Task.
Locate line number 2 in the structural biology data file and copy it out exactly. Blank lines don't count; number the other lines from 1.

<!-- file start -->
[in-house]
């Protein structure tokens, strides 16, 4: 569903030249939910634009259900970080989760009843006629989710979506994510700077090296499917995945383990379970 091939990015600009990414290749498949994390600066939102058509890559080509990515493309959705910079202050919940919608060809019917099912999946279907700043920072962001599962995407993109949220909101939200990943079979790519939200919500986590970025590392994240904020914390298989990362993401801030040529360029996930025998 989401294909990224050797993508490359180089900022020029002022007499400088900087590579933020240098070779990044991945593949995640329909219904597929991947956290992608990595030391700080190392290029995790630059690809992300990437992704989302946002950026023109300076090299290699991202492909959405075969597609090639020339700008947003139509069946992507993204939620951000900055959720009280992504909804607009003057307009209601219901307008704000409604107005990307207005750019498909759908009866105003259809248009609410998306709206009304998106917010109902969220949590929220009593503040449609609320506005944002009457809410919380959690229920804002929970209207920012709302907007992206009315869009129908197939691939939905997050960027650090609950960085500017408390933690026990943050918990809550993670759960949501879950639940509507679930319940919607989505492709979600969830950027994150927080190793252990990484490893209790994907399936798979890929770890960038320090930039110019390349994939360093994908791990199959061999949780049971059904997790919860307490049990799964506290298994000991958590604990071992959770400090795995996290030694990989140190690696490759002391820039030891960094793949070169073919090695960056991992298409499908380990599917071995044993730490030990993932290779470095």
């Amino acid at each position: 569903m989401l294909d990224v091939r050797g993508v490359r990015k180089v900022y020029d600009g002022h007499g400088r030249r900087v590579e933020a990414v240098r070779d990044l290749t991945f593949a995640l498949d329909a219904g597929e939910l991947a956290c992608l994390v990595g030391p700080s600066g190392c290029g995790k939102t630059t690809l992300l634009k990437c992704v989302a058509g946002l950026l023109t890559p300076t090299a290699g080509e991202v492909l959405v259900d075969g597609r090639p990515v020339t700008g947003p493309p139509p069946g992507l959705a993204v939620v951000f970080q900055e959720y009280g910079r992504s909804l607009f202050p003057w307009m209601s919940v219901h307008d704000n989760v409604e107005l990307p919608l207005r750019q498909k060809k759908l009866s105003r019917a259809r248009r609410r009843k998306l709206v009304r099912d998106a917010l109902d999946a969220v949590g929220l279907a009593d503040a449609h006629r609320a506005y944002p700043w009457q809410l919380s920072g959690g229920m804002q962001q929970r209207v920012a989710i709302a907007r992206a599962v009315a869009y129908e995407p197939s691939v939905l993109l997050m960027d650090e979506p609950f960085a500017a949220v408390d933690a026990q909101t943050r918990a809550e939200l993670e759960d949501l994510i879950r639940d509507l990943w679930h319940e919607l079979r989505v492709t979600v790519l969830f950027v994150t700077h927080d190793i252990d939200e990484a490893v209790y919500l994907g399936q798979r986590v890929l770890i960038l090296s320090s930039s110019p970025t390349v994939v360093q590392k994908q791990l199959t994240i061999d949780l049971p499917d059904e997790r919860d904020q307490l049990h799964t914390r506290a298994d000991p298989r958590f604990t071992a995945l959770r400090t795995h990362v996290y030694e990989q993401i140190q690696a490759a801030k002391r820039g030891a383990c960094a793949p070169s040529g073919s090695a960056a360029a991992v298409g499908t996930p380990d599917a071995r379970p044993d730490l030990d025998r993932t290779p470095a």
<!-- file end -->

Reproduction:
């Protein structure tokens, strides 16, 4: 569903030249939910634009259900970080989760009843006629989710979506994510700077090296499917995945383990379970 091939990015600009990414290749498949994390600066939102058509890559080509990515493309959705910079202050919940919608060809019917099912999946279907700043920072962001599962995407993109949220909101939200990943079979790519939200919500986590970025590392994240904020914390298989990362993401801030040529360029996930025998 989401294909990224050797993508490359180089900022020029002022007499400088900087590579933020240098070779990044991945593949995640329909219904597929991947956290992608990595030391700080190392290029995790630059690809992300990437992704989302946002950026023109300076090299290699991202492909959405075969597609090639020339700008947003139509069946992507993204939620951000900055959720009280992504909804607009003057307009209601219901307008704000409604107005990307207005750019498909759908009866105003259809248009609410998306709206009304998106917010109902969220949590929220009593503040449609609320506005944002009457809410919380959690229920804002929970209207920012709302907007992206009315869009129908197939691939939905997050960027650090609950960085500017408390933690026990943050918990809550993670759960949501879950639940509507679930319940919607989505492709979600969830950027994150927080190793252990990484490893209790994907399936798979890929770890960038320090930039110019390349994939360093994908791990199959061999949780049971059904997790919860307490049990799964506290298994000991958590604990071992959770400090795995996290030694990989140190690696490759002391820039030891960094793949070169073919090695960056991992298409499908380990599917071995044993730490030990993932290779470095």